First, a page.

We’ll have a glorious day Saturday for our season debut! Spring veggies include asparagus, arugula, bok choi, lettuces, salad mix, radishes, kale, rainbow chard, rhubarb, spinach and more. Plus lots of plants – veggie and flowers – for adding to your own garden, including a selection of heirloom and hybrid tomatoes, greens, basil, parsley, peppers, and onion starts. Even some lovely spring cut flowers.
We couldn’t be more excited about our upcoming market season – and we’ve got a new logo to celebrate all things local and growing! Williamstown artist and market co-manager Lucy Rollins custom designed the logo, which we’ll be featuring on new hats and aprons for sale at the market info booth this year. Thank you Lucy for giving us a great new look!
We turn to September – with our fantastic musicians Rosin the Beaux (9-11am) and Trio Cafe Budapest (11am-1pm), entertaining marketgoers of all ages this Saturday. We’ll enjoy cool crisp weather, with crisp apples galore – plus a bountiful array of fixings for a tasty Labor Day weekend picnic or cookout. Come join us while the peak summer season is still in full swing.
Here are the 29 ALL LOCAL vendors and their products coming to the market this week:
Peppers, pastries, pickles, preserves and…peaches! You’ll find offerings of every sort and color to create a festive August celebration of the Berkshires. Back this week are Mowgli Giannitti (9-11am) and Tendai Muparutsa (11am-1pm) playing lovely music for a morning stroll or a tasty breakfast/brunch/lunch while relaxing at our picnic tables with umbrellas.
Here are the 27 terrific, super-local vendors who will be here Saturday:
- Bigfoot Farm – a variety of heirloom tomatoes,
This is a grand, glorious, and gladiola-filled week, made sweet with the return of both Robin’s and Cindy’s Cookin’ Greek! Adding to their popular menu items, Cindy’s bringing a new dip and local, vegetarian stuffed peppers and Robin’s made a tasty fig cake. Images Cinema is joining us, selling bowls made by three local potters – so movie goers can bring their own bowls to fill with popcorn. And if rain comes our way, …
It’s almost mid-August, with vibrant colors and flavors at their summer peak! Find delicious purply eggplants, artfully speckled cherry tomatoes, and basil at the height of its power. For the first time ever, East Mountain Farm is bringing grill-ready, all pork hot dogs. Welcome to Shaker Hill Orchard, bringing three varieties of early plums – shiro, methley and early blues. On Saturday, our vendors will be offering some very tasty tastings!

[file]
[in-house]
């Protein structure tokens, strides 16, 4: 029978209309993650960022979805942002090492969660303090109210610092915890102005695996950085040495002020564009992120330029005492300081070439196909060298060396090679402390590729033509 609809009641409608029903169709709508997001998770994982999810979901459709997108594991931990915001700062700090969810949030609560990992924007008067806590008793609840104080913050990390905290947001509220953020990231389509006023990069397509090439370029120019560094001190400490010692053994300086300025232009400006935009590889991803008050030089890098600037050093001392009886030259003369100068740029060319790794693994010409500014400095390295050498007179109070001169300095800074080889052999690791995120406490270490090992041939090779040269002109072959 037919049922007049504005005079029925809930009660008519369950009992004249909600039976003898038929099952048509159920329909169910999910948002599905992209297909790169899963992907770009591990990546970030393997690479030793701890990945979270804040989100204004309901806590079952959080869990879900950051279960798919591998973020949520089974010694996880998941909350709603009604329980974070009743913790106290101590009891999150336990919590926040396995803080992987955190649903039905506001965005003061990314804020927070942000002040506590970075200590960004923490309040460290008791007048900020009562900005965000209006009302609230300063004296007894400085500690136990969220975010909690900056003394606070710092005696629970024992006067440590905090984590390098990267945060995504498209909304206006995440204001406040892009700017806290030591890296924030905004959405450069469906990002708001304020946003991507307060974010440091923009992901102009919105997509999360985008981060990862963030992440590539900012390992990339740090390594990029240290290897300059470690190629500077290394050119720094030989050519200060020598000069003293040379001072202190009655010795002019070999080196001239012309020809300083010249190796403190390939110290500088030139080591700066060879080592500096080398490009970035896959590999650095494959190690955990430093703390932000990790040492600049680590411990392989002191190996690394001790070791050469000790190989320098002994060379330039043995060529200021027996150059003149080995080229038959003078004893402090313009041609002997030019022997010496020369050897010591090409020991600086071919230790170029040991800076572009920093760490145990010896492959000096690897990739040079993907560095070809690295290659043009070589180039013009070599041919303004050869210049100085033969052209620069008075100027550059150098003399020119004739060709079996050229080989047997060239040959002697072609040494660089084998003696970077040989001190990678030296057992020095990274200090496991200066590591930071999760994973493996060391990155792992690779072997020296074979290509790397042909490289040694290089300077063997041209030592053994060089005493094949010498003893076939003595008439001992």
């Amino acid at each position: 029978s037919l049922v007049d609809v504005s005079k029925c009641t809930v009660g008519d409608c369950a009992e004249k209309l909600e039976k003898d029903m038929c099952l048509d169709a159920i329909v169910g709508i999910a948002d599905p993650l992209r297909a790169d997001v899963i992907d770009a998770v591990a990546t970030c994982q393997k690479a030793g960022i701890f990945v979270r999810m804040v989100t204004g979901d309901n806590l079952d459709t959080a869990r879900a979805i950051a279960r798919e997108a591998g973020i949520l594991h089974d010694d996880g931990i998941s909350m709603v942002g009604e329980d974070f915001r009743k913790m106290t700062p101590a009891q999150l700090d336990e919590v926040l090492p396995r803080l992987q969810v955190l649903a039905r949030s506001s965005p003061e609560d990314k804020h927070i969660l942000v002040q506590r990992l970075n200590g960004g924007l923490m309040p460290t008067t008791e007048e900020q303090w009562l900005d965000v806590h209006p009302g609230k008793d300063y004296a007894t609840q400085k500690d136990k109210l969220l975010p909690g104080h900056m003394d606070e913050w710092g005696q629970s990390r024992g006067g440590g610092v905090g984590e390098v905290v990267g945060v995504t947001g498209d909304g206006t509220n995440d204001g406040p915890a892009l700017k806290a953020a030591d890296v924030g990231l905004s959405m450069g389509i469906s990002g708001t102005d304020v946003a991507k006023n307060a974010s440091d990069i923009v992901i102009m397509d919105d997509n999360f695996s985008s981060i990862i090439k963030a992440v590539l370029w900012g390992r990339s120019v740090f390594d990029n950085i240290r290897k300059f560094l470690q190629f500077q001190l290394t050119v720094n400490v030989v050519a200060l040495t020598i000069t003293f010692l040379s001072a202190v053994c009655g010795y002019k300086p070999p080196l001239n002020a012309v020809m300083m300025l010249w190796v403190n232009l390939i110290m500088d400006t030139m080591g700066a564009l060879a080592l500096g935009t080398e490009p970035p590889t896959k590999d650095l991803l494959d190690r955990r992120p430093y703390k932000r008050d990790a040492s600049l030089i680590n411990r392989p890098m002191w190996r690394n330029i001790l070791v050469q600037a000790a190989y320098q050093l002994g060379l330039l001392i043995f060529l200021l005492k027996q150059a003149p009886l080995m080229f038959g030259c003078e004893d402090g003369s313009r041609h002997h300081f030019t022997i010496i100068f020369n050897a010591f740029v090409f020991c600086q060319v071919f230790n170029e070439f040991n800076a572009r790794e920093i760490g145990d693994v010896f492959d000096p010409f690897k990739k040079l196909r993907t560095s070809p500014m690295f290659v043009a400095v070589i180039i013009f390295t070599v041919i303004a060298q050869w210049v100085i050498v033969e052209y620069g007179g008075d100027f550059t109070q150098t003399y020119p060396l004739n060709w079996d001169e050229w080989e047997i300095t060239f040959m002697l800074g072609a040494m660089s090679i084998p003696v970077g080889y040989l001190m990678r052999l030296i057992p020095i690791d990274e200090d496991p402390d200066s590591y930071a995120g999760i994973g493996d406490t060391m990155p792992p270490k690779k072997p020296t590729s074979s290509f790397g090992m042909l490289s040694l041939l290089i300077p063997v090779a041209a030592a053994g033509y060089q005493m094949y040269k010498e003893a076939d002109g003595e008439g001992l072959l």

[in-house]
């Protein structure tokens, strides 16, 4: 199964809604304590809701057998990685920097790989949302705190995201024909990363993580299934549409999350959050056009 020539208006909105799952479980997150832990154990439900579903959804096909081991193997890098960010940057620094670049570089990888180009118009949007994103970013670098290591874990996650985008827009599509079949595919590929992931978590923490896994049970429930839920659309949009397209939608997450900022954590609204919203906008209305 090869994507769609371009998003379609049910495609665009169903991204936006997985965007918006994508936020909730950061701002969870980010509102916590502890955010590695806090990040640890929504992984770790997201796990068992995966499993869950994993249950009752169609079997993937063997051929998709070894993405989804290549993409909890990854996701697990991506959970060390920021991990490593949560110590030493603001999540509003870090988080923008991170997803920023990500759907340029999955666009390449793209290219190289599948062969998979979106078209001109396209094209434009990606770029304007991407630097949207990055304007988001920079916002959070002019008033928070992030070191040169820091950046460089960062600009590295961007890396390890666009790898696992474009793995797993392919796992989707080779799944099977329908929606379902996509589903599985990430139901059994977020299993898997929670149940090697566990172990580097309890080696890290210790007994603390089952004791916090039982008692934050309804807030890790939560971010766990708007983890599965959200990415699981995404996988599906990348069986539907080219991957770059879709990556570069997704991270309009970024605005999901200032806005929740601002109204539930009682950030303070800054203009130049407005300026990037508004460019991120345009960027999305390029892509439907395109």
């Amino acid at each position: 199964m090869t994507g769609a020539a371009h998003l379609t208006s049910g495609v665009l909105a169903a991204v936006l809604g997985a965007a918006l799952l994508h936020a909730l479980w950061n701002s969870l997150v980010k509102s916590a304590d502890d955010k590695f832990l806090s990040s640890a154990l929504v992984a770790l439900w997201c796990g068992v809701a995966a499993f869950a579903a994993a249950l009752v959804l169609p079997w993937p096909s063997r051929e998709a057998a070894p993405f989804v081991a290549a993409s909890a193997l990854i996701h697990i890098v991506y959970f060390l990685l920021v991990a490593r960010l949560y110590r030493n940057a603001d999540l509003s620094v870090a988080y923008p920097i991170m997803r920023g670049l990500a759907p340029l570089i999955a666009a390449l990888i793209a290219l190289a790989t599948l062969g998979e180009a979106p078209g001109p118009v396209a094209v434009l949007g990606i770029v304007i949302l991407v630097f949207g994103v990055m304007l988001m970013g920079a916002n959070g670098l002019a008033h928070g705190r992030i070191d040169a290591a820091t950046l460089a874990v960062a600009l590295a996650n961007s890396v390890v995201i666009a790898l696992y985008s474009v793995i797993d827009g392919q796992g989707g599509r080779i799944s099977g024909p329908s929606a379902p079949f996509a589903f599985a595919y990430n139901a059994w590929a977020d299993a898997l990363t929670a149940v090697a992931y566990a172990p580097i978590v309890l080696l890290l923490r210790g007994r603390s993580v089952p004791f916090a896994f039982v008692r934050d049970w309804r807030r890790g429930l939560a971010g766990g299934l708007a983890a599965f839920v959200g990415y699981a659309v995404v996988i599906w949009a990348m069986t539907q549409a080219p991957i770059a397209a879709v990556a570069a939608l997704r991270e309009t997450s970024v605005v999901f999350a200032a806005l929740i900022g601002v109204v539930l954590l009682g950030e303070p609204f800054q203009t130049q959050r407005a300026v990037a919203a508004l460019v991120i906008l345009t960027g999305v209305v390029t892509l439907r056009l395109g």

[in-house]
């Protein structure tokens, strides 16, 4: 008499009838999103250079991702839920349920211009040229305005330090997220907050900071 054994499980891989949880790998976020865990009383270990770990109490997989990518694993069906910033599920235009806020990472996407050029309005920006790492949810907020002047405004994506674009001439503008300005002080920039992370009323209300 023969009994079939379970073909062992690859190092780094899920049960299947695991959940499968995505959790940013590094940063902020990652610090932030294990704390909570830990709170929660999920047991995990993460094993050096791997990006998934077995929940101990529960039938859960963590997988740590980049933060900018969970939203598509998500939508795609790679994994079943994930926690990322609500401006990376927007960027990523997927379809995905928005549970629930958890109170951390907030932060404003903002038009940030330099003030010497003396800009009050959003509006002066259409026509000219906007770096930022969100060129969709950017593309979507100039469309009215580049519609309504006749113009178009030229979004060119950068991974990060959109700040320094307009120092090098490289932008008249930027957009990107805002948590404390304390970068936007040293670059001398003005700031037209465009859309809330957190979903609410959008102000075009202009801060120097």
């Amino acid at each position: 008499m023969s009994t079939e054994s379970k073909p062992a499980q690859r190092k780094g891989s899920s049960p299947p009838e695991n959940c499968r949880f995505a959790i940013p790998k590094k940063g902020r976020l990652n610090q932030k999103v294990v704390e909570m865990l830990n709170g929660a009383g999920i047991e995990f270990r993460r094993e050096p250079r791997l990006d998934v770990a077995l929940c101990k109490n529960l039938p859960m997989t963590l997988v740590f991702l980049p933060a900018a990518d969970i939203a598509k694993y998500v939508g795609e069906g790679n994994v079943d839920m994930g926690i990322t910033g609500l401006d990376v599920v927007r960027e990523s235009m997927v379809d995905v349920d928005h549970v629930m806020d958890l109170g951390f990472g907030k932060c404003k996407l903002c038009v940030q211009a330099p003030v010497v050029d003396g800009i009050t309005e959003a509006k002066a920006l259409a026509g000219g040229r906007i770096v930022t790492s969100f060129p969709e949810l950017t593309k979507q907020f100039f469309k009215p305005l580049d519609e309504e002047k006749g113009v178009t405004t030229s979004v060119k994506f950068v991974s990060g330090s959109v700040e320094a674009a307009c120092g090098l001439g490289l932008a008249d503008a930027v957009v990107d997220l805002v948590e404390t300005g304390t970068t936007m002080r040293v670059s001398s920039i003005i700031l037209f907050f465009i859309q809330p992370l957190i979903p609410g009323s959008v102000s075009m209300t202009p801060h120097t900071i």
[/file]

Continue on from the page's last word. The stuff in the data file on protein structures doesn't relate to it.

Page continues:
LOCALLY PREPARED FOODS
- R&G Cheese Makers– Sean brings an assortment of hard and soft artisan cheeses,
NOTE: OUR MARKET OPERATES RAIN OR SHINE. IN HEAVY RAIN, YOU’LL STILL FIND FARMERS AND FOOD VENDORS. CRAFTERS WITH WEATHER-SENSITIVE GOODS MAY CANCEL. FOR VENDOR UPDATES ON SATURDAY, PLEASE CONTACT [email protected] THANK YOU!!!
Ms. Scarlet, in the parking lot, with a bounty of tomatoes — no, was it Colonel Mustard atop a Cornucopia kielbasa dagwood? Surely not Mr. Grateful Green with his pea shoots… and are we sure about Professor Plum, …
We’re thrilled to announce that on Saturday, Williamstown Theatre Festival’s talented apprentices will be entertaining us with songs from musical theater as well as pop rock tunes. They’ll be singing and playing from 9AM-11AM, all free of course! Our picnic tables with umbrellas provide front-row seats, and you can enjoy a farm-to-market breakfast while you’re listening. We’re hoping to make this an annual event – something not to be missed! …
Leafy greens. Beefy meets. Don’t let your summer float by without a taste of East Mountain Farm‘s sausages, fantastic in a pasta with a little Peace Valley broccoli rabe or atop a heaping pile of Bigfoot kale. And for the first time this summer — watermelons from Mighty Food!
The inspiration and methods behind Williamstown’s newest farm. This is the first in a series of articles designed to introduce our vendors to the community.
Bigfoot Farm is cut out of land that slopes down a shallow hill in Williamstown, MA. It’s surrounded by two fences, one a single wire strung up along wooden posts, and the next a net hung three feet inside the first. The two combine to stymy the local deer, …